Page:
This episode focuses on how children with emotional problems due academically as they get older.
We are featuring a journal article this week titled The relationship between emotional problems and subsequent school attainment. The authors used 26 previous longitudinal studies on children and adolescents to explore the extent that internalizing disorders such as depression and anxiety had on their school success.
The authors found small but significant effects regarding emotional problems and school failure. In addition, higher levels of internalizing disorders and depression were associated with students having lower grades though this was not found in student with higher anxiety levels.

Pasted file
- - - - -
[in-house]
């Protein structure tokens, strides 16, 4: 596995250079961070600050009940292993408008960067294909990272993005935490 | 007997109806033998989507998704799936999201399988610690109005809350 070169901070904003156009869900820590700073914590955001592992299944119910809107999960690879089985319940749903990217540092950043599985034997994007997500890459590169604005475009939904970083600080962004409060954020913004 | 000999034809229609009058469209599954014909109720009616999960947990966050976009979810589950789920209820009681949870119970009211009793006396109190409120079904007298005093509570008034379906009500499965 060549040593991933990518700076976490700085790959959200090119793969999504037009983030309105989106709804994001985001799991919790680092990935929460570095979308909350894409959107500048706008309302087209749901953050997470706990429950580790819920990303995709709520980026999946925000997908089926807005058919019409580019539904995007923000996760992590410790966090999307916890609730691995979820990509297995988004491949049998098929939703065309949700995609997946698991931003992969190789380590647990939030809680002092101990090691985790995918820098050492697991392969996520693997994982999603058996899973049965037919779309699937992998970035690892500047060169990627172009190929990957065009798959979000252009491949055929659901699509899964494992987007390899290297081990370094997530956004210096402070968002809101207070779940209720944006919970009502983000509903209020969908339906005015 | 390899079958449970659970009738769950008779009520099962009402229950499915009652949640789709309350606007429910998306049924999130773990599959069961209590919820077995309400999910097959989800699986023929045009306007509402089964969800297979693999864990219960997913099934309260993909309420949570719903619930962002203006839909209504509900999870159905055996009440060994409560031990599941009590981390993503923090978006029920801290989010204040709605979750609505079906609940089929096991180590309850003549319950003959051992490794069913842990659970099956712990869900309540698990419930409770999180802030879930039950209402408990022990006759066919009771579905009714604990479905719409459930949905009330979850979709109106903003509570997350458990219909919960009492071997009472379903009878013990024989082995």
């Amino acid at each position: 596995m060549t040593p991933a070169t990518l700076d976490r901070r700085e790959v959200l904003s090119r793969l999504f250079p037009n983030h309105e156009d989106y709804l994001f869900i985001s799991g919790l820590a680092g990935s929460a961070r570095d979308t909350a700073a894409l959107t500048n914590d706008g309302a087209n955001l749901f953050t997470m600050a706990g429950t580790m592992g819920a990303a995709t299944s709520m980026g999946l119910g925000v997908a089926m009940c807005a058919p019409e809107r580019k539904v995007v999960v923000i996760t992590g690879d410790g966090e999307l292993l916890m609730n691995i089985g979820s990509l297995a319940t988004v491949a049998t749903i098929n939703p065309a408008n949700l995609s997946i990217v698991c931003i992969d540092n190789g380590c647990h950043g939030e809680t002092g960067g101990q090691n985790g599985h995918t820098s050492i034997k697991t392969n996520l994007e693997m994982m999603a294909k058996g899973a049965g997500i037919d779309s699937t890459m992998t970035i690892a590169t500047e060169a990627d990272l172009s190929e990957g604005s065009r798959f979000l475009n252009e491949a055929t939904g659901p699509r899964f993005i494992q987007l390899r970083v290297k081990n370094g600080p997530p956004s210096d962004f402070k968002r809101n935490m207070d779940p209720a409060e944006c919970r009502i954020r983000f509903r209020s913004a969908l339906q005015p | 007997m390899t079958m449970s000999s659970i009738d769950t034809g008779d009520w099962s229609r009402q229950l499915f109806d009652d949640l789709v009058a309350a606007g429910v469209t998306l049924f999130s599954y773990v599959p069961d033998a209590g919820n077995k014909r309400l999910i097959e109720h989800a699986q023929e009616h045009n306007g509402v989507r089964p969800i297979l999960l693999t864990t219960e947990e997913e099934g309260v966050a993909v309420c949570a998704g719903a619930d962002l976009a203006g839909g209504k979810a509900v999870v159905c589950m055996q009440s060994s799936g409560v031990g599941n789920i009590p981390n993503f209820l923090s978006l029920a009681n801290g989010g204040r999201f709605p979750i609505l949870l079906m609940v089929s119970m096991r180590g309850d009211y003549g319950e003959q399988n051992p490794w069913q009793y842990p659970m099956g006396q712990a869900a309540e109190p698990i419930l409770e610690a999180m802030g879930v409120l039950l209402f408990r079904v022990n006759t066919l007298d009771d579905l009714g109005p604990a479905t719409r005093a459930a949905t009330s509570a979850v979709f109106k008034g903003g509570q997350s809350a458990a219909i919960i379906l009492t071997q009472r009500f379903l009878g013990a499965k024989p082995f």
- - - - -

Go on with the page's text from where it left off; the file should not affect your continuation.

They also found that as students got older, depression and anxiety are more likely to negatively affect school grades. The authors speculated this may be due to older students having dealt with depression and anxiety for longer periods of time and that older adolescents have higher academic demands placed on them. In addition, girls were more likely to have higher anxiety levels and school failure when compared to boys.
The takeaway is that high levels of depression and anxiety in students have a negative impact on their school success across time. This effect becomes more pronounced as students get older. Health professionals and educators need to identify students with emotional problems early on so as to intervene and prevent school failure. This can be accomplished through school-wide mental health screenings and early warning systems that notice when students are beginning to exhibit internalizing symptoms.
Riglin, L., Petrides, K.V., Frederickson, N., & Rice, F. (2014). The relationship between emotional problems and subsequent school attainment: A meta-analysis. Journal of Adolescence, 37, 335-346.